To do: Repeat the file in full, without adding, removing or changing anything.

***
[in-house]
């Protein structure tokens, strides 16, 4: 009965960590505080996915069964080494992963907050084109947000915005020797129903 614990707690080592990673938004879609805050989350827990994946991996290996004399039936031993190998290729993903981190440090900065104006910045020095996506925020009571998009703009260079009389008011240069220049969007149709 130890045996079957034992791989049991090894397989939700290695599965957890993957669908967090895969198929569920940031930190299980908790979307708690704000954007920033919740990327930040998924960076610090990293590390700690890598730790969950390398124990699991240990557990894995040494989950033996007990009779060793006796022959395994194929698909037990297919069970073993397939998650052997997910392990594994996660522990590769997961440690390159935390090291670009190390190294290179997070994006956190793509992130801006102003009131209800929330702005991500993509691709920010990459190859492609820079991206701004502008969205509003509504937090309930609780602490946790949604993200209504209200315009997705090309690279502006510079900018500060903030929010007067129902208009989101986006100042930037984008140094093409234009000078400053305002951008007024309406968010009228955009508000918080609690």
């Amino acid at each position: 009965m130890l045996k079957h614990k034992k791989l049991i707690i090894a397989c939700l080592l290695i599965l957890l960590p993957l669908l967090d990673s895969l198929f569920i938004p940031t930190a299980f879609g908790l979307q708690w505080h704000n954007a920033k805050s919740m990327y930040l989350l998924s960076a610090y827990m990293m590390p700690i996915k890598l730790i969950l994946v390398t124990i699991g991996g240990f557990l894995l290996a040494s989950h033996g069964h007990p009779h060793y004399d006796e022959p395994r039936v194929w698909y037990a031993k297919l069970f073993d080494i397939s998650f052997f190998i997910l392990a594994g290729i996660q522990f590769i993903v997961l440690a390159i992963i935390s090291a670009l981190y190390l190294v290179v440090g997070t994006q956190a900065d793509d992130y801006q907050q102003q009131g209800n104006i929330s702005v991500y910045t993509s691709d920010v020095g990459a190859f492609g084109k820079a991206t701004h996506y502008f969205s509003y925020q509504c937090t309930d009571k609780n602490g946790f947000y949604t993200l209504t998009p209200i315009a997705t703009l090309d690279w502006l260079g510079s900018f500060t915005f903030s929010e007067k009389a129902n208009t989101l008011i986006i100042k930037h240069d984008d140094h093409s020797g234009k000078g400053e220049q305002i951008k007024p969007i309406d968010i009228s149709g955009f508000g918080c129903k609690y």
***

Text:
[in-house]
């Protein structure tokens, strides 16, 4: 009965960590505080996915069964080494992963907050084109947000915005020797129903 614990707690080592990673938004879609805050989350827990994946991996290996004399039936031993190998290729993903981190440090900065104006910045020095996506925020009571998009703009260079009389008011240069220049969007149709 130890045996079957034992791989049991090894397989939700290695599965957890993957669908967090895969198929569920940031930190299980908790979307708690704000954007920033919740990327930040998924960076610090990293590390700690890598730790969950390398124990699991240990557990894995040494989950033996007990009779060793006796022959395994194929698909037990297919069970073993397939998650052997997910392990594994996660522990590769997961440690390159935390090291670009190390190294290179997070994006956190793509992130801006102003009131209800929330702005991500993509691709920010990459190859492609820079991206701004502008969205509003509504937090309930609780602490946790949604993200209504209200315009997705090309690279502006510079900018500060903030929010007067129902208009989101986006100042930037984008140094093409234009000078400053305002951008007024309406968010009228955009508000918080609690």
């Amino acid at each position: 009965m130890l045996k079957h614990k034992k791989l049991i707690i090894a397989c939700l080592l290695i599965l957890l960590p993957l669908l967090d990673s895969l198929f569920i938004p940031t930190a299980f879609g908790l979307q708690w505080h704000n954007a920033k805050s919740m990327y930040l989350l998924s960076a610090y827990m990293m590390p700690i996915k890598l730790i969950l994946v390398t124990i699991g991996g240990f557990l894995l290996a040494s989950h033996g069964h007990p009779h060793y004399d006796e022959p395994r039936v194929w698909y037990a031993k297919l069970f073993d080494i397939s998650f052997f190998i997910l392990a594994g290729i996660q522990f590769i993903v997961l440690a390159i992963i935390s090291a670009l981190y190390l190294v290179v440090g997070t994006q956190a900065d793509d992130y801006q907050q102003q009131g209800n104006i929330s702005v991500y910045t993509s691709d920010v020095g990459a190859f492609g084109k820079a991206t701004h996506y502008f969205s509003y925020q509504c937090t309930d009571k609780n602490g946790f947000y949604t993200l209504t998009p209200i315009a997705t703009l090309d690279w502006l260079g510079s900018f500060t915005f903030s929010e007067k009389a129902n208009t989101l008011i986006i100042k930037h240069d984008d140094h093409s020797g234009k000078g400053e220049q305002i951008k007024p969007i309406d968010i009228s149709g955009f508000g918080c129903k609690y």